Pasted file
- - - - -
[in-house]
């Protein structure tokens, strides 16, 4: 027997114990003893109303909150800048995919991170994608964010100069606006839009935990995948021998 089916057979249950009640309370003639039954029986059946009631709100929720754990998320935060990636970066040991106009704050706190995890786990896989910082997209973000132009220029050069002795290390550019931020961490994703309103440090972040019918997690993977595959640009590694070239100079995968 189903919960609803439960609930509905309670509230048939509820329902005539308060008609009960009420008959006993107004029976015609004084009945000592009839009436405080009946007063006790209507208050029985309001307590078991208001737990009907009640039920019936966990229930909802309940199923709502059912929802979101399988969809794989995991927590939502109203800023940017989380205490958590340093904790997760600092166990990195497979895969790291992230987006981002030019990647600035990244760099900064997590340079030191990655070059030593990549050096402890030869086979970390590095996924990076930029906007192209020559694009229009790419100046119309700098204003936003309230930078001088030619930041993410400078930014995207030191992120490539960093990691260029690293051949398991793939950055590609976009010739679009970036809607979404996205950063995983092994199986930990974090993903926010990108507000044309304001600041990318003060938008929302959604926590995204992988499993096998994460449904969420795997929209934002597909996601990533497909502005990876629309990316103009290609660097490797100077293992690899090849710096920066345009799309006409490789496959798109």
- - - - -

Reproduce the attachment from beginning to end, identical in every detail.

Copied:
[in-house]
């Protein structure tokens, strides 16, 4: 027997114990003893109303909150800048995919991170994608964010100069606006839009935990995948021998 089916057979249950009640309370003639039954029986059946009631709100929720754990998320935060990636970066040991106009704050706190995890786990896989910082997209973000132009220029050069002795290390550019931020961490994703309103440090972040019918997690993977595959640009590694070239100079995968 189903919960609803439960609930509905309670509230048939509820329902005539308060008609009960009420008959006993107004029976015609004084009945000592009839009436405080009946007063006790209507208050029985309001307590078991208001737990009907009640039920019936966990229930909802309940199923709502059912929802979101399988969809794989995991927590939502109203800023940017989380205490958590340093904790997760600092166990990195497979895969790291992230987006981002030019990647600035990244760099900064997590340079030191990655070059030593990549050096402890030869086979970390590095996924990076930029906007192209020559694009229009790419100046119309700098204003936003309230930078001088030619930041993410400078930014995207030191992120490539960093990691260029690293051949398991793939950055590609976009010739679009970036809607979404996205950063995983092994199986930990974090993903926010990108507000044309304001600041990318003060938008929302959604926590995204992988499993096998994460449904969420795997929209934002597909996601990533497909502005990876629309990316103009290609660097490797100077293992690899090849710096920066345009799309006409490789496959798109």